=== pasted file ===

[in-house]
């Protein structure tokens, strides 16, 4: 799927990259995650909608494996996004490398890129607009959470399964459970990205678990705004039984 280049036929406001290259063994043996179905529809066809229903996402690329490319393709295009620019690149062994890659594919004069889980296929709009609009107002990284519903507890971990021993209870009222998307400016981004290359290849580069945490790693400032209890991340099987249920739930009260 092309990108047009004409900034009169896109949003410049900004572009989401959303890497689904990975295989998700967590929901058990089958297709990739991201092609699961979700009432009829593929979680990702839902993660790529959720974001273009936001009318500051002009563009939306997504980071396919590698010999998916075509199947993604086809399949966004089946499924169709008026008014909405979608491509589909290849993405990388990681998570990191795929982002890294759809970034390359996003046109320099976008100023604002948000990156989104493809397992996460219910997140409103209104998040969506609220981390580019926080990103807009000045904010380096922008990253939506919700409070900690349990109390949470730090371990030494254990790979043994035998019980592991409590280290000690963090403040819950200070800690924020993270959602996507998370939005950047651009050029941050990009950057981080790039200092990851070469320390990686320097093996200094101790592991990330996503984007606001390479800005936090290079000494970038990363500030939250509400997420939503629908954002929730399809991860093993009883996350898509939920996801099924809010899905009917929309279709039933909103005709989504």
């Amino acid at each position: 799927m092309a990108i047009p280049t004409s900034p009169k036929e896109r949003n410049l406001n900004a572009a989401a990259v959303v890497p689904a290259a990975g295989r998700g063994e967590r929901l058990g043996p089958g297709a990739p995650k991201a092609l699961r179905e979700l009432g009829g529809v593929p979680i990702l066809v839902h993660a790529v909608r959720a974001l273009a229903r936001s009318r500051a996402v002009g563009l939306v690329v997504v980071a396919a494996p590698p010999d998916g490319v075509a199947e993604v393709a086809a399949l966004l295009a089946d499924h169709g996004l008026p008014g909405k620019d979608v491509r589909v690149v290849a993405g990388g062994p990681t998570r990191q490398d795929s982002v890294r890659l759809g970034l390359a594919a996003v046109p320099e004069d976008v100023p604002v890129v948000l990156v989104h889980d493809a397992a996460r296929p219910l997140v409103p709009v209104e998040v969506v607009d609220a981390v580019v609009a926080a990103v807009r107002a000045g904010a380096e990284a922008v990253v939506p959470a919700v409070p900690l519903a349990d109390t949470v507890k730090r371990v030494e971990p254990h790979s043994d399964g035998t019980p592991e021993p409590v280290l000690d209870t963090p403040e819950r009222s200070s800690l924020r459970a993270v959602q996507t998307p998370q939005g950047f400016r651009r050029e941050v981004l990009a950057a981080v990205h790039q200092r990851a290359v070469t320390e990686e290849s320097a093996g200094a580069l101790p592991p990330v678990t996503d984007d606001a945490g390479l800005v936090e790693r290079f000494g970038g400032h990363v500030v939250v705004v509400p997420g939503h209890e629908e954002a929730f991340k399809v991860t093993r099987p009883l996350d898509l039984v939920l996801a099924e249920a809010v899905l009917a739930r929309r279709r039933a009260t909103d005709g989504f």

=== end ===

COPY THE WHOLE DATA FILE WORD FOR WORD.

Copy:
[in-house]
């Protein structure tokens, strides 16, 4: 799927990259995650909608494996996004490398890129607009959470399964459970990205678990705004039984 280049036929406001290259063994043996179905529809066809229903996402690329490319393709295009620019690149062994890659594919004069889980296929709009609009107002990284519903507890971990021993209870009222998307400016981004290359290849580069945490790693400032209890991340099987249920739930009260 092309990108047009004409900034009169896109949003410049900004572009989401959303890497689904990975295989998700967590929901058990089958297709990739991201092609699961979700009432009829593929979680990702839902993660790529959720974001273009936001009318500051002009563009939306997504980071396919590698010999998916075509199947993604086809399949966004089946499924169709008026008014909405979608491509589909290849993405990388990681998570990191795929982002890294759809970034390359996003046109320099976008100023604002948000990156989104493809397992996460219910997140409103209104998040969506609220981390580019926080990103807009000045904010380096922008990253939506919700409070900690349990109390949470730090371990030494254990790979043994035998019980592991409590280290000690963090403040819950200070800690924020993270959602996507998370939005950047651009050029941050990009950057981080790039200092990851070469320390990686320097093996200094101790592991990330996503984007606001390479800005936090290079000494970038990363500030939250509400997420939503629908954002929730399809991860093993009883996350898509939920996801099924809010899905009917929309279709039933909103005709989504």
């Amino acid at each position: 799927m092309a990108i047009p280049t004409s900034p009169k036929e896109r949003n410049l406001n900004a572009a989401a990259v959303v890497p689904a290259a990975g295989r998700g063994e967590r929901l058990g043996p089958g297709a990739p995650k991201a092609l699961r179905e979700l009432g009829g529809v593929p979680i990702l066809v839902h993660a790529v909608r959720a974001l273009a229903r936001s009318r500051a996402v002009g563009l939306v690329v997504v980071a396919a494996p590698p010999d998916g490319v075509a199947e993604v393709a086809a399949l966004l295009a089946d499924h169709g996004l008026p008014g909405k620019d979608v491509r589909v690149v290849a993405g990388g062994p990681t998570r990191q490398d795929s982002v890294r890659l759809g970034l390359a594919a996003v046109p320099e004069d976008v100023p604002v890129v948000l990156v989104h889980d493809a397992a996460r296929p219910l997140v409103p709009v209104e998040v969506v607009d609220a981390v580019v609009a926080a990103v807009r107002a000045g904010a380096e990284a922008v990253v939506p959470a919700v409070p900690l519903a349990d109390t949470v507890k730090r371990v030494e971990p254990h790979s043994d399964g035998t019980p592991e021993p409590v280290l000690d209870t963090p403040e819950r009222s200070s800690l924020r459970a993270v959602q996507t998307p998370q939005g950047f400016r651009r050029e941050v981004l990009a950057a981080v990205h790039q200092r990851a290359v070469t320390e990686e290849s320097a093996g200094a580069l101790p592991p990330v678990t996503d984007d606001a945490g390479l800005v936090e790693r290079f000494g970038g400032h990363v500030v939250v705004v509400p997420g939503h209890e629908e954002a929730f991340k399809v991860t093993r099987p009883l996350d898509l039984v939920l996801a099924e249920a809010v899905l009917a739930r929309r279709r039933a009260t909103d005709g989504f």